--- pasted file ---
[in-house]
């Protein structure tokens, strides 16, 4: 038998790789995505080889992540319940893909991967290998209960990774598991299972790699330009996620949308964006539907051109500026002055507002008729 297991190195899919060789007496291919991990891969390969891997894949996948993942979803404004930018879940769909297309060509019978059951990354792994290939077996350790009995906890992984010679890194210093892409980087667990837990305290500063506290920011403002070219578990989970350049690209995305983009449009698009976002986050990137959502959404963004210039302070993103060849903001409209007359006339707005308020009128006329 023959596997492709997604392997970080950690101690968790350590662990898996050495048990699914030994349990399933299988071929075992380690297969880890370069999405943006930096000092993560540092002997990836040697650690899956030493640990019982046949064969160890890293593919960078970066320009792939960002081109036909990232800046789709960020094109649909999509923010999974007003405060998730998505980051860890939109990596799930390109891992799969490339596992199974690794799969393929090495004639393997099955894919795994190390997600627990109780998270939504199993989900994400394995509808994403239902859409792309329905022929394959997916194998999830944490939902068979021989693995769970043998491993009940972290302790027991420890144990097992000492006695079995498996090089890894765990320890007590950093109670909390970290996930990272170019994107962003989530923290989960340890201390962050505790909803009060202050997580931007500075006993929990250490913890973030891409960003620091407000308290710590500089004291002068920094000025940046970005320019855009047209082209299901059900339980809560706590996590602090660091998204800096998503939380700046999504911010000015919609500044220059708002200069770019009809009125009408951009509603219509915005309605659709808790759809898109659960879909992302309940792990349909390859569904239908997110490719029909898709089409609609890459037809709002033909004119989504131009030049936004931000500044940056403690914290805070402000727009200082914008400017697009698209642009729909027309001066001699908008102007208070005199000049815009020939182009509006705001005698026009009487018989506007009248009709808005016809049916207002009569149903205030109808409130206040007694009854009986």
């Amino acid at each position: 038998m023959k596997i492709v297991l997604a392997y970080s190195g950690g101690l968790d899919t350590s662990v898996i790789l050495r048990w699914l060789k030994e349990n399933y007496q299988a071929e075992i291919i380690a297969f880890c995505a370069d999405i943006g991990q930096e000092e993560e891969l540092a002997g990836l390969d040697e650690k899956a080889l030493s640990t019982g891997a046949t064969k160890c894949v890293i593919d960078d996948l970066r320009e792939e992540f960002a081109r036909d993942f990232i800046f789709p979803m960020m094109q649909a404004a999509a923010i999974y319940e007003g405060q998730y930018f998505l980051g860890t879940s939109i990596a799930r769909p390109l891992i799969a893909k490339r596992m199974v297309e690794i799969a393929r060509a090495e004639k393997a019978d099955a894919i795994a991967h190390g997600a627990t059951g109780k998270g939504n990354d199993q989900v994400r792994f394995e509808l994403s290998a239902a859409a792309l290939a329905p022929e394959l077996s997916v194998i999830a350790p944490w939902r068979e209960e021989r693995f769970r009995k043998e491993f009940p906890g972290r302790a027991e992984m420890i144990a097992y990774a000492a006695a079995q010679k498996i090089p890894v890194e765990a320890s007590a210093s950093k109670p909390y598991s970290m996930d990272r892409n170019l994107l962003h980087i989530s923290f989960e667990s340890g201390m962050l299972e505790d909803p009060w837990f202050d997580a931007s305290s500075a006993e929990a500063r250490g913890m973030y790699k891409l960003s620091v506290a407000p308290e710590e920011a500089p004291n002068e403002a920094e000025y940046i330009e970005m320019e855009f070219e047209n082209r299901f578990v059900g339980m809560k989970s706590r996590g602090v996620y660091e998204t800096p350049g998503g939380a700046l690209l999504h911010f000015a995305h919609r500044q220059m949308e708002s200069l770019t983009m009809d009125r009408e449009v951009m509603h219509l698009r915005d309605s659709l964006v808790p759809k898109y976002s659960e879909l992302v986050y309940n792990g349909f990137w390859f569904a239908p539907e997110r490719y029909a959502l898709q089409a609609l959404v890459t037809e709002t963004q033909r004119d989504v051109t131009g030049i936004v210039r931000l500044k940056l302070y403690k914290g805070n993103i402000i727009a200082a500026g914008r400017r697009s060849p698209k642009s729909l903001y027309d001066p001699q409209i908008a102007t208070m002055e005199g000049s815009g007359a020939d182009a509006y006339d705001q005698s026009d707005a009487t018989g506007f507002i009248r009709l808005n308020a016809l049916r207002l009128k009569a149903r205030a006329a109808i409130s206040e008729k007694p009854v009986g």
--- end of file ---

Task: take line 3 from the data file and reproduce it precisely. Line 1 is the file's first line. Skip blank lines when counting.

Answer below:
């Amino acid at each position: 038998m023959k596997i492709v297991l997604a392997y970080s190195g950690g101690l968790d899919t350590s662990v898996i790789l050495r048990w699914l060789k030994e349990n399933y007496q299988a071929e075992i291919i380690a297969f880890c995505a370069d999405i943006g991990q930096e000092e993560e891969l540092a002997g990836l390969d040697e650690k899956a080889l030493s640990t019982g891997a046949t064969k160890c894949v890293i593919d960078d996948l970066r320009e792939e992540f960002a081109r036909d993942f990232i800046f789709p979803m960020m094109q649909a404004a999509a923010i999974y319940e007003g405060q998730y930018f998505l980051g860890t879940s939109i990596a799930r769909p390109l891992i799969a893909k490339r596992m199974v297309e690794i799969a393929r060509a090495e004639k393997a019978d099955a894919i795994a991967h190390g997600a627990t059951g109780k998270g939504n990354d199993q989900v994400r792994f394995e509808l994403s290998a239902a859409a792309l290939a329905p022929e394959l077996s997916v194998i999830a350790p944490w939902r068979e209960e021989r693995f769970r009995k043998e491993f009940p906890g972290r302790a027991e992984m420890i144990a097992y990774a000492a006695a079995q010679k498996i090089p890894v890194e765990a320890s007590a210093s950093k109670p909390y598991s970290m996930d990272r892409n170019l994107l962003h980087i989530s923290f989960e667990s340890g201390m962050l299972e505790d909803p009060w837990f202050d997580a931007s305290s500075a006993e929990a500063r250490g913890m973030y790699k891409l960003s620091v506290a407000p308290e710590e920011a500089p004291n002068e403002a920094e000025y940046i330009e970005m320019e855009f070219e047209n082209r299901f578990v059900g339980m809560k989970s706590r996590g602090v996620y660091e998204t800096p350049g998503g939380a700046l690209l999504h911010f000015a995305h919609r500044q220059m949308e708002s200069l770019t983009m009809d009125r009408e449009v951009m509603h219509l698009r915005d309605s659709l964006v808790p759809k898109y976002s659960e879909l992302v986050y309940n792990g349909f990137w390859f569904a239908p539907e997110r490719y029909a959502l898709q089409a609609l959404v890459t037809e709002t963004q033909r004119d989504v051109t131009g030049i936004v210039r931000l500044k940056l302070y403690k914290g805070n993103i402000i727009a200082a500026g914008r400017r697009s060849p698209k642009s729909l903001y027309d001066p001699q409209i908008a102007t208070m002055e005199g000049s815009g007359a020939d182009a509006y006339d705001q005698s026009d707005a009487t018989g506007f507002i009248r009709l808005n308020a016809l049916r207002l009128k009569a149903r205030a006329a109808i409130s206040e008729k007694p009854v009986g």